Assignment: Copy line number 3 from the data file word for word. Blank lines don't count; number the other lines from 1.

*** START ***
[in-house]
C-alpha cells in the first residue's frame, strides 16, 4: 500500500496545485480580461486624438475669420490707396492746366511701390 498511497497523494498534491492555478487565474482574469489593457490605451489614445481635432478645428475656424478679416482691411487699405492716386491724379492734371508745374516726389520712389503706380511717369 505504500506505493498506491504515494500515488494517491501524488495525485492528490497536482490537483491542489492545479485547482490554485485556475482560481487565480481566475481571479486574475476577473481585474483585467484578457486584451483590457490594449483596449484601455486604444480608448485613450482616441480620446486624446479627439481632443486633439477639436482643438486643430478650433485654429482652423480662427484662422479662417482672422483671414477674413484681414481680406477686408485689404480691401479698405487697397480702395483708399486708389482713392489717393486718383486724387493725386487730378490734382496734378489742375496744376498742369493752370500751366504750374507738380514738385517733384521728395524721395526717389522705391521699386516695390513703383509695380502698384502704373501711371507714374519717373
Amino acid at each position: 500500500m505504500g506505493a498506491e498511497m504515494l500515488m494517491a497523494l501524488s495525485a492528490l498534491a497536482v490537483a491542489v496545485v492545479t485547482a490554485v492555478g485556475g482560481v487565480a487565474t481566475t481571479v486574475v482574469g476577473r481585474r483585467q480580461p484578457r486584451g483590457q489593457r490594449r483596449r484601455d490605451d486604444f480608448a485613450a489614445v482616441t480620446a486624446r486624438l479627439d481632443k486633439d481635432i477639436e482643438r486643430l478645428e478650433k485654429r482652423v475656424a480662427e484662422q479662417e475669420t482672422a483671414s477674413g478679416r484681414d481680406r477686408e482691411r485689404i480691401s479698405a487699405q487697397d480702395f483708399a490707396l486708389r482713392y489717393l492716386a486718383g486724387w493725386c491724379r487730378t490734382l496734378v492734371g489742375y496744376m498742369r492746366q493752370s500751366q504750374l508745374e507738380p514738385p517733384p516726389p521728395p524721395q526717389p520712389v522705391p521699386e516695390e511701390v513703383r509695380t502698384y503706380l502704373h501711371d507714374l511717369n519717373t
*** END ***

Amino acid at each position: 500500500m505504500g506505493a498506491e498511497m504515494l500515488m494517491a497523494l501524488s495525485a492528490l498534491a497536482v490537483a491542489v496545485v492545479t485547482a490554485v492555478g485556475g482560481v487565480a487565474t481566475t481571479v486574475v482574469g476577473r481585474r483585467q480580461p484578457r486584451g483590457q489593457r490594449r483596449r484601455d490605451d486604444f480608448a485613450a489614445v482616441t480620446a486624446r486624438l479627439d481632443k486633439d481635432i477639436e482643438r486643430l478645428e478650433k485654429r482652423v475656424a480662427e484662422q479662417e475669420t482672422a483671414s477674413g478679416r484681414d481680406r477686408e482691411r485689404i480691401s479698405a487699405q487697397d480702395f483708399a490707396l486708389r482713392y489717393l492716386a486718383g486724387w493725386c491724379r487730378t490734382l496734378v492734371g489742375y496744376m498742369r492746366q493752370s500751366q504750374l508745374e507738380p514738385p517733384p516726389p521728395p524721395q526717389p520712389v522705391p521699386e516695390e511701390v513703383r509695380t502698384y503706380l502704373h501711371d507714374l511717369n519717373t